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Hunting & Trapping Participation in New York

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According to the 2006 National Survey of Fishing, Hunting and Wildlife-Associated Recreation, hunters spent over 10 million days afield and spent a total of $716 million on hunting-related expenditures in New York State.

The most popular hunting activities in the state were big game (primarily deer) and turkey hunting with hunters spending about 8.5 million days in pursuit of these species, and contributing almost $390 million to the state's economy. Small game hunters in pursuit of species such as grouse, rabbit and squirrel, spent 3.8 million days afield and spent over $90 million on hunting-related expenditures.

Big Game Hunting

There are over 566,000 big game hunters in New York, who average approximately 18 days of hunting per hunter per year. Big game hunting produces approximately 10,800,000 pounds of venison annually and creates over 5,500 jobs. It brings in more than $410.9 million in retail sales, $221.4 million in salaries and wages, $61.3 million in state and local taxes and $56.7 million in federal taxes. Over the last ten years, the average annual statewide bear harvest is 1,141 bears, while the average statewide deer harvest is over 230,000 deer.

Small Game Hunting

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The most popular small game species (in terms of hunting participation) are wild turkey (103,000 hunters in the spring), squirrel (86,000 hunters), rabbit (78,000 hunters), ruffed grouse (75,000 hunters), and coyote (64,000 hunters). Small game hunters spend thousands of days afield in pursuit of various small game species, and as you would guess, the most hunting effort is expended on the most popular species: spring turkey hunting (630,000 days/year), followed by squirrel hunting (570,000 days/year), rabbit hunting (470,000 days/year), grouse hunting (450,000 days/year), and coyote hunting (380,000 days/year). Left: Wesley Smith, age 12, Steuben Co.

Trapping

New York has about 11,000 licensed trappers that pursue 14 furbearer species. Raccoon trapping attracts the largest number of participants (about 3,800 trappers/year), followed by muskrat (3,700 trappers/year), mink (3,300 trappers/year), beaver and red fox (2,900 trappers each per year), and coyote (2,800 trappers/year). Of the six furbearers DEC inquired about in its trapper survey, trappers spent the most time in pursuit of muskrat (132,000 trap-days/year), followed by beaver (111,000 trap-days/year), raccoon (108,000 trap-days/year), fisher (105,000 trap-days/year), river otter (84,000 trap-days/year), and bobcat (74,000 trap-days/year).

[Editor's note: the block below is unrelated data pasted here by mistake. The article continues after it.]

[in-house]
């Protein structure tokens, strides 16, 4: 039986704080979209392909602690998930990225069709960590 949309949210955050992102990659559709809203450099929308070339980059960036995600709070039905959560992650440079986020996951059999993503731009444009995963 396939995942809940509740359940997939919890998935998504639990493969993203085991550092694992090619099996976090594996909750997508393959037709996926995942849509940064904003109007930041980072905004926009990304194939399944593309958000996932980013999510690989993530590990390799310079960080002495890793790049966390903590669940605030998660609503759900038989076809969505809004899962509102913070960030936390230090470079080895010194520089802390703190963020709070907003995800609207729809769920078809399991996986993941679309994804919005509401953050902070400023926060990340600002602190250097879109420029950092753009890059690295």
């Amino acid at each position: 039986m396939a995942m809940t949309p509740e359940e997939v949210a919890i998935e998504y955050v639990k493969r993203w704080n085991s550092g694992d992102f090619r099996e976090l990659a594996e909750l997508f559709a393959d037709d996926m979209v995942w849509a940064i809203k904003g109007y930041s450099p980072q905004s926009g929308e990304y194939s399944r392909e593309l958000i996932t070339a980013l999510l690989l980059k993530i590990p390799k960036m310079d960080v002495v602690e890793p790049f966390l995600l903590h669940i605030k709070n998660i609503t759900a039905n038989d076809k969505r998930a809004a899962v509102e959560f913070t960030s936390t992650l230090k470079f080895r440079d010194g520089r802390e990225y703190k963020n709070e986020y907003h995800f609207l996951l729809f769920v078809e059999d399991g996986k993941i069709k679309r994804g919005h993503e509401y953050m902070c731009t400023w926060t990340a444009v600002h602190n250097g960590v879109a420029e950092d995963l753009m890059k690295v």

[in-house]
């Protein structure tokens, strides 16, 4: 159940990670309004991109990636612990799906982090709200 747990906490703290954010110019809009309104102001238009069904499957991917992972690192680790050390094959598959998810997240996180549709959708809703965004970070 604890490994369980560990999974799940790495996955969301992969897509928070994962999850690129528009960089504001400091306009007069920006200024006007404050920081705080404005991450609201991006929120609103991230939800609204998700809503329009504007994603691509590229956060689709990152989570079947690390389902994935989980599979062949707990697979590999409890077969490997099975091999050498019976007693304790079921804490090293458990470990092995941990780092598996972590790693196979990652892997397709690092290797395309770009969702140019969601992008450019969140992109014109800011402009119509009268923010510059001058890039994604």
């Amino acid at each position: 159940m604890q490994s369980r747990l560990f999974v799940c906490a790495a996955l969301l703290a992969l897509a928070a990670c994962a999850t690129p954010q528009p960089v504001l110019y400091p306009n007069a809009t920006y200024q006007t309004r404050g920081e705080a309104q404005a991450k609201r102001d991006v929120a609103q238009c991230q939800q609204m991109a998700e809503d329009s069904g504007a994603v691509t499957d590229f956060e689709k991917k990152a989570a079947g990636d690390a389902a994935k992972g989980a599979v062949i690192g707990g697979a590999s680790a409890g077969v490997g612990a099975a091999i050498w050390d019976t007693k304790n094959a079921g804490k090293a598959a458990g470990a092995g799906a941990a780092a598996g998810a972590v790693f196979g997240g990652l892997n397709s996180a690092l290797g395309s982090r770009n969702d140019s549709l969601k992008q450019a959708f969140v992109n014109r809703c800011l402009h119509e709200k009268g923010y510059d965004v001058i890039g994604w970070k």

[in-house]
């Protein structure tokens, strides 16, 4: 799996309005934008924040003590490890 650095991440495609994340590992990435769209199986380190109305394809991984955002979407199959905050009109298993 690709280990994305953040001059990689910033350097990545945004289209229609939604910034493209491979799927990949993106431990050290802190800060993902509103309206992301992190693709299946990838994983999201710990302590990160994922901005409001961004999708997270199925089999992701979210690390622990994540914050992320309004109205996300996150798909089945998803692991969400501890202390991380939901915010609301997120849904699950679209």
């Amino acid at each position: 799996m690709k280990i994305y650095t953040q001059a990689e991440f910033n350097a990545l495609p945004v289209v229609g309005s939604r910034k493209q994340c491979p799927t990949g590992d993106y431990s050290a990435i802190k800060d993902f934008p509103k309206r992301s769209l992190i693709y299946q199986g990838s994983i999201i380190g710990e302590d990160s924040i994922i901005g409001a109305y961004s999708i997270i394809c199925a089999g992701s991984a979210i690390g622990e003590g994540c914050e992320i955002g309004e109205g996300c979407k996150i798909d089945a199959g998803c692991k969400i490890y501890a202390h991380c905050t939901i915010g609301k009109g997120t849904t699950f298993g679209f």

The Value of Wild Game

Each year hunters from across New York successfully harvest a variety of mammals and game birds during their respective open seasons, but few people appreciate the value of game taken annually from our landscape. According to surveys conducted by DEC, hunters in New York harvest over 12 million pounds of game each year. As you might expect, white-tailed deer make up the vast majority of this amount at almost 11 million pounds, followed by waterfowl (530,000 lbs), wild turkeys (368,000 lbs), rabbits (170,000 lbs), squirrels (143,000 lbs), pheasants (116,000 lbs), and black bear (93,750 lbs). Other small game including grouse, varying hares and woodcock account for another 100,000 lbs annually. If you think of this harvest in terms of meals, New York's wild game bounty provides over 48 million servings per year. To put a dollar value on this harvest, consider that a pound of ground beef or pork from your local supermarket would cost at least $3.00/lb and boneless chicken or turkey would cost at least $2.00/lb. At these prices, New York's annual harvest of wild game has a value close to $40 million!

Declining Hunter Numbers

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The number of New York hunting license holders has declined an average of 1% per year over the past 25 years from about 800,000 license holders in 1984 to about 600,000 license holders in 2008. This is a trend observed in many states throughout the country. Nationally, from 1991 through 2006 hunting participation rates declined from 7.4% of the total population to 5.5% of the total population. During this period, declines in small game hunters were more pronounced than they were for deer or turkey hunters.

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If this decline continues, state natural resource agencies will face mounting challenges in managing some species of wildlife such as deer. In addition, a significant portion of the funding for wildlife conservation comes from hunting and trapping license sales, and the federal excise tax on sporting arms, ammunition and archery equipment. The federal funds are apportioned to the states based on a formula that includes the number of hunting license holders. So, declining hunter numbers could also pose substantial fiscal challenges for state agencies tasked with managing wildlife resources. (Left: Logan W. Blount, age 12, Oswego Co.)

One of the approaches DEC is using to help address this issue is the development of the “Hunter Recruitment & Retention Initiative.” In 2010, DEC partnered with the Human Dimensions Research Unit at Cornell University’s Department of Natural Resources to investigate the causes of the decline in hunter numbers and to develop effective strategies to reverse the trend.

For more information on the National Survey of Fishing, Hunting and Wildlife-Associated Recreation go to http://wsfrprograms.fws.gov/Subpages/NationalSurvey/National_Survey.htm.

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